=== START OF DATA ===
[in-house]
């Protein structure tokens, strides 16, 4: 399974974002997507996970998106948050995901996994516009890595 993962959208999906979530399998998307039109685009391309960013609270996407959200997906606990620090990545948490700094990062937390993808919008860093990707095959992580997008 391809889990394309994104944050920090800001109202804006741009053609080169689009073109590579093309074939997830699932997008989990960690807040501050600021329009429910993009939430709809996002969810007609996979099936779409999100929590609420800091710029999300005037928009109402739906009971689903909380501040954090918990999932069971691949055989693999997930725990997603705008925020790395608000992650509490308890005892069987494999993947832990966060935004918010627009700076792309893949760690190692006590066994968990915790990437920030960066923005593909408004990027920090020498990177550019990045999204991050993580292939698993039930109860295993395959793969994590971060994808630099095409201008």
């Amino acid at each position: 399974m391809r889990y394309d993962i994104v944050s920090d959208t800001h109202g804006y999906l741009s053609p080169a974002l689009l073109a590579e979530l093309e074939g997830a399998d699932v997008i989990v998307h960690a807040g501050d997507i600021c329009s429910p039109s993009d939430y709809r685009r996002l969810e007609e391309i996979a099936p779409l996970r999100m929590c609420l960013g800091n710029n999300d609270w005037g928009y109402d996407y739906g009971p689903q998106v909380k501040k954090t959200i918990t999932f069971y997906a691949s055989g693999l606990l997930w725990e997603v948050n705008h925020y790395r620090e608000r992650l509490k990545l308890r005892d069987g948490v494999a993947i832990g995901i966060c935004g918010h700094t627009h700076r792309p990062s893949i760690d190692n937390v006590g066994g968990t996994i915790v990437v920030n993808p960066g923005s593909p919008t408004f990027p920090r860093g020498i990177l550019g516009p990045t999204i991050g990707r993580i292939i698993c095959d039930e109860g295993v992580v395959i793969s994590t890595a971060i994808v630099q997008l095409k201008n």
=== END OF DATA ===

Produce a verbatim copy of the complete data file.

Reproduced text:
[in-house]
């Protein structure tokens, strides 16, 4: 399974974002997507996970998106948050995901996994516009890595 993962959208999906979530399998998307039109685009391309960013609270996407959200997906606990620090990545948490700094990062937390993808919008860093990707095959992580997008 391809889990394309994104944050920090800001109202804006741009053609080169689009073109590579093309074939997830699932997008989990960690807040501050600021329009429910993009939430709809996002969810007609996979099936779409999100929590609420800091710029999300005037928009109402739906009971689903909380501040954090918990999932069971691949055989693999997930725990997603705008925020790395608000992650509490308890005892069987494999993947832990966060935004918010627009700076792309893949760690190692006590066994968990915790990437920030960066923005593909408004990027920090020498990177550019990045999204991050993580292939698993039930109860295993395959793969994590971060994808630099095409201008």
């Amino acid at each position: 399974m391809r889990y394309d993962i994104v944050s920090d959208t800001h109202g804006y999906l741009s053609p080169a974002l689009l073109a590579e979530l093309e074939g997830a399998d699932v997008i989990v998307h960690a807040g501050d997507i600021c329009s429910p039109s993009d939430y709809r685009r996002l969810e007609e391309i996979a099936p779409l996970r999100m929590c609420l960013g800091n710029n999300d609270w005037g928009y109402d996407y739906g009971p689903q998106v909380k501040k954090t959200i918990t999932f069971y997906a691949s055989g693999l606990l997930w725990e997603v948050n705008h925020y790395r620090e608000r992650l509490k990545l308890r005892d069987g948490v494999a993947i832990g995901i966060c935004g918010h700094t627009h700076r792309p990062s893949i760690d190692n937390v006590g066994g968990t996994i915790v990437v920030n993808p960066g923005s593909p919008t408004f990027p920090r860093g020498i990177l550019g516009p990045t999204i991050g990707r993580i292939i698993c095959d039930e109860g295993v992580v395959i793969s994590t890595a971060i994808v630099q997008l095409k201008n």